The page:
by Joyce Tompkins
Joyce Tompkins is the Religious Advisor to the Campus Protestant Community. Other Spiritual Reflections are available on the Religious Advisor's page.
You can write to Joyce at email@example.com
I am a runner. I started running in college and I've been running regularly ever since - except for a few months off each time I was pregnant. I am not an intense or heroic runner. I have never run a marathon. I have never run more than eight miles. What I am, as a runner, is regular. Faithful. Even disciplined. And now, in my fifties, I am seeing the rewards of more than thirty years of this faithful practice.
But my running life did not begin auspiciously or easily. It began as something I forced myself to do, in order to get in shape for a specific goal. I was a college freshman, and I wanted to try out for the women's crew. I had never participated in any sports or athletics before. The first time I ran, I made it halfway around the block, gasping for breath. But as I kept trying, I learned to pace my breathing, and developed some new muscles. I never made the crew - I was about 10 inches too short and fifty pounds too light. But by then, I had been running for six months. It was becoming a habit, so I kept it up. I found that even though I did not have to do it any more, I wanted to do it. Then, over the next few years, I realized I needed to do it to feel like myself. Eventually, over many years, running became something I no longer think about doing. I simply do it. I am no longer someone who runs; I am a runner.
Everyone knows that vigorous exercise increases your metabolism. You run a few miles, you burn some calories. Not many calories, actually. If you work out on one of those horrible machines in the gym with the little calorie counter attached, you will find that after 30 intense, sweaty, painful minutes, you have burned something like 250 calories. That's not even one donut. Why bother? Because, if you continue to do this regularly, something transformational happens. After a while, your metabolism doesn't just go up while you are exercising; it stays up. It goes up permanently. So for a habitual runner like me, you burn off more calories than a more sedentary person all the time - even when you are sitting still. More donuts for me!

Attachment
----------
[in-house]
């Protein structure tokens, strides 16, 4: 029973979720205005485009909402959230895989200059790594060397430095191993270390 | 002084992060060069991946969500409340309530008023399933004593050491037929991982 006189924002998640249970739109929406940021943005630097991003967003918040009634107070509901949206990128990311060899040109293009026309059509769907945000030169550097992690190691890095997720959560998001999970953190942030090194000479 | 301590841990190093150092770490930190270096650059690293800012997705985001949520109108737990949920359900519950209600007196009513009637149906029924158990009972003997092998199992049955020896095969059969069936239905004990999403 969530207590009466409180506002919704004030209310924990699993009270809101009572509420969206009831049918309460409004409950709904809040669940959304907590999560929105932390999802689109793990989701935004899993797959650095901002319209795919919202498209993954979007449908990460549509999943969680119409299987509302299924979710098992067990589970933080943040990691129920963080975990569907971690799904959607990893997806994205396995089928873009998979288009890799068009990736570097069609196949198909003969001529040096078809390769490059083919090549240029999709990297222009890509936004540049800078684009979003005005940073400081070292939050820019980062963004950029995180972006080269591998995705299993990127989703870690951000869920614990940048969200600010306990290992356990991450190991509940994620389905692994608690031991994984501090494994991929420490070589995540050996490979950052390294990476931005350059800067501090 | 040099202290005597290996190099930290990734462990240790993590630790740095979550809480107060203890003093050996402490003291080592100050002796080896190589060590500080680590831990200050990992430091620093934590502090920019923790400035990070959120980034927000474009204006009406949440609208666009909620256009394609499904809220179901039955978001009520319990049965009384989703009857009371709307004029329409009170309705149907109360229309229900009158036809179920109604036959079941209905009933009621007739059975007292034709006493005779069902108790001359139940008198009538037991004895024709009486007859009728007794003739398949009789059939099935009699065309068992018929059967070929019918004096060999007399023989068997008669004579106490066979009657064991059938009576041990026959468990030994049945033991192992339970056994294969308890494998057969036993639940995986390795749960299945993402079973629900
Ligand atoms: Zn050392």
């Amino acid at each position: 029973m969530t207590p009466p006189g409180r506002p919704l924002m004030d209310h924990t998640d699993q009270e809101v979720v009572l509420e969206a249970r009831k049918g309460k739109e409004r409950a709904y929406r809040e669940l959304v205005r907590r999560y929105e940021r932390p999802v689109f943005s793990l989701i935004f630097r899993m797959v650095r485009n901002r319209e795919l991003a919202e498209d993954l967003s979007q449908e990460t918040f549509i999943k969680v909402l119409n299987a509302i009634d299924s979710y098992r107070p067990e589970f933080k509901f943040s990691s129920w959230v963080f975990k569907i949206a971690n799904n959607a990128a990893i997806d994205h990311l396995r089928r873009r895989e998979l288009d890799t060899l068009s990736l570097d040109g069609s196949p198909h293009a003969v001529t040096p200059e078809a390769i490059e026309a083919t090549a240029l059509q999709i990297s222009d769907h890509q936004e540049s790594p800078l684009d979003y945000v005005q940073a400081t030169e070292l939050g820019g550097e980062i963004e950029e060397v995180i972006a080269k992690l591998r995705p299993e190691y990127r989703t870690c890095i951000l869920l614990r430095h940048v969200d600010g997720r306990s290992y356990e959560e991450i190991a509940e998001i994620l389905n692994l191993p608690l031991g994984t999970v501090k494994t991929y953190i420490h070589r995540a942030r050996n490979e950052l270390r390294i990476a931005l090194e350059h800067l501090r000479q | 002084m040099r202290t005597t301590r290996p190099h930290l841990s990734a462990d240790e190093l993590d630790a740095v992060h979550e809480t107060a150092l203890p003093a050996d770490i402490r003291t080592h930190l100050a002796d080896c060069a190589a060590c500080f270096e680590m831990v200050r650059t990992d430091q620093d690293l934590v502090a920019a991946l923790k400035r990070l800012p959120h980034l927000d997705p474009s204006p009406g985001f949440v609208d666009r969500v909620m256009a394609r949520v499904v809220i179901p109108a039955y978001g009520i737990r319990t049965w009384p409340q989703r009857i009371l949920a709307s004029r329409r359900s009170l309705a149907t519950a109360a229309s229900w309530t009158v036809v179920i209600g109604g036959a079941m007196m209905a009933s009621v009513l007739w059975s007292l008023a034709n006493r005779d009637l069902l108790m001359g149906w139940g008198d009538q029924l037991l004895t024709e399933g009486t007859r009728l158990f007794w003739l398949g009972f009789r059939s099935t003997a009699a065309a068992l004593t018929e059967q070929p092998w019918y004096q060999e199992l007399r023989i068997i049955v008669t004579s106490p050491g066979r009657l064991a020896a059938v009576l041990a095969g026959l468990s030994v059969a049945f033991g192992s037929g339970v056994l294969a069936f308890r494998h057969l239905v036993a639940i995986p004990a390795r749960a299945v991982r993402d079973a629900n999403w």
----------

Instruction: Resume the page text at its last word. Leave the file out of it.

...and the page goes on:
This same principle holds true in the spiritual life. Many of us struggle to create some regular practice of prayer in much the way that we struggle with an exercise program. At first, perhaps, like weekend warriors, we only do it when some crisis has reminded us of our need for God. Then we attempt to correct long years of negligence by forcing ourselves into a regular prayer program: reading the bible daily, or using a particular prayer, or meditating. It can feel very difficult, painful, or boring at first, and we may not even make it halfway around the block. But if we stick with it for awhile, a change begins to take place. We find one day that we are not dreading our regular prayer time, but looking forward to it. Then, on another day, we see that we actually need that time to feel like ourselves. And after a long time we come to know that prayer is not something we do at particular times of the day. Prayer is who we are.
A spiritual practice like prayer has all kinds of benefits while we are doing it. It lowers the blood pressure. It puts problems in perspective. It encourages creative thought and problem-solving. It brings us close to the heart of God. It brings us peace. And it increases our spiritual metabolism. Not only while we practice it, but, with time, all the time. It becomes at last that greatest of gifts, the practice of the presence of God.